The most important first step in communication and social interaction is reception. The ability to “get” what the other party is trying to communicate is very basic, but counsellors or therapists are often surprised by how often clients do not listen, or do not get or understand even very clear and straightforward messages in their everyday lives. The ability to receive and accurately interpret interpersonal and social messages is a function of general intelligence, but emotional and interpersonal sensitivity, or what many people have come to call emotional intelligence (Goleman, 1995), can be equally or even more important. Such emotional...

    • Chapter Nine Expression
      (pp. 151-173)

      Communication involves both reception and expression. Expression includes the presentation of self and the expression of ideas and feelings. It is considered effective when it achieves the desired goals within a given social context. The purpose of specific social or interpersonal engagement, therefore, should guide the mode of self-expression.

      Being purposeful and goal-directed in self-expression seems a very simple and logical position to take, but a careful analysis of actual social behaviour reveals how this domain of human life has been heavily conditioned by extremely powerful social, cultural, and economic forces. In some parts of the world, there are salient...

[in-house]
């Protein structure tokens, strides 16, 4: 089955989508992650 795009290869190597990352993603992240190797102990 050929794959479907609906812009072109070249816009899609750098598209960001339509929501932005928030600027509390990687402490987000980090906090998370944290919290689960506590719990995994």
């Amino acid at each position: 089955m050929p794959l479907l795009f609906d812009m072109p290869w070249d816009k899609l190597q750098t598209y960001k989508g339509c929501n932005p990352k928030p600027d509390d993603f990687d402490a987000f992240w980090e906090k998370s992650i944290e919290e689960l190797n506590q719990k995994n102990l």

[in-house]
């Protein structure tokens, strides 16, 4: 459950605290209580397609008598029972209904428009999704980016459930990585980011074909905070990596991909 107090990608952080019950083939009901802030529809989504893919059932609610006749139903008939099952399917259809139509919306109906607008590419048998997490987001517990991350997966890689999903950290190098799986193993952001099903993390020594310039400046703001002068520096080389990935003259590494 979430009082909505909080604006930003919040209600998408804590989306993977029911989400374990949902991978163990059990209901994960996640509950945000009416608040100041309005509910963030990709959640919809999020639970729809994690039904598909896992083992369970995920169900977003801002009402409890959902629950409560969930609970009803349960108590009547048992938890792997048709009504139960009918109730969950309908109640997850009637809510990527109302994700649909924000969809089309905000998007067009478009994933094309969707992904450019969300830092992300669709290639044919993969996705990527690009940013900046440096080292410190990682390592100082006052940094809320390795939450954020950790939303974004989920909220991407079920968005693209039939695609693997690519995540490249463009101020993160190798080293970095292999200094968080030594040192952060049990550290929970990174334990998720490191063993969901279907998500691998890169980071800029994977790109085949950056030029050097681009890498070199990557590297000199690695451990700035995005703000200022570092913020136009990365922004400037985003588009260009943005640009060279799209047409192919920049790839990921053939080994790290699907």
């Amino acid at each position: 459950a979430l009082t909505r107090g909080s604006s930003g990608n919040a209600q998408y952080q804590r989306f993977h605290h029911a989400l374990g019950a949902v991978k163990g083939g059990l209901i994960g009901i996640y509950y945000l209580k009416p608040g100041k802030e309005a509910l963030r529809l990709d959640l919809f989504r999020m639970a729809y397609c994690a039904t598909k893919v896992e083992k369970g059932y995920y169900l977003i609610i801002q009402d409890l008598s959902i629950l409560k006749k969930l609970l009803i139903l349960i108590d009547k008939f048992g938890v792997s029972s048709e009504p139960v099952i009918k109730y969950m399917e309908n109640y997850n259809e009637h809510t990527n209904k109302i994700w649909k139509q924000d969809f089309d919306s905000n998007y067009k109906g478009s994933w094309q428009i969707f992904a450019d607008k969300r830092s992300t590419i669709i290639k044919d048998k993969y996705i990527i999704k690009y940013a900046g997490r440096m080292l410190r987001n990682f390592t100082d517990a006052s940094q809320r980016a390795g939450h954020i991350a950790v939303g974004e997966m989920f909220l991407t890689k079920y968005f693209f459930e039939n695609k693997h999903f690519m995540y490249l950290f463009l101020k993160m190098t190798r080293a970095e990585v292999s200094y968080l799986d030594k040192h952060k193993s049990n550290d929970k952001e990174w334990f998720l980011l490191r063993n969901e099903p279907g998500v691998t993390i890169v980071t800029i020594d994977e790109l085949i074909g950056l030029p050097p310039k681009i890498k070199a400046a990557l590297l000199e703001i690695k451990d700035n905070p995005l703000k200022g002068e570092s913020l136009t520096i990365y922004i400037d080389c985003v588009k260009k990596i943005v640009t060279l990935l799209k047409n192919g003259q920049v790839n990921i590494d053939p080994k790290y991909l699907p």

• Chapter Ten Engagement
      (pp. 174-186)

      As Gergen (1991) observed over two decades ago, most people living in the developed world are living in a postmodern era, and we are experiencing a rapid increase in the number of individuals we meet in our lives. This increase in quantity is also associated with increased diversity in terms of geographical location, ethnicity, culture, profession, personal background, and so on; and must have been growing over the last twenty years. From a social psychological perspective, many people are overwhelmed with this increased quantity and complexity of contacts and interactions. People’s overall life satisfaction and well-being are to a large...

    • Chapter Eleven Managing Relationships
      (pp. 187-217)

      When we are successful with our initial engagement with people, we can proceed with our interaction with them. What follows can be the accomplishment of specific instrumental tasks, such as selling a product or completing an interview, or it can be the development of a longer-term relationship, which will be the substance of this chapter.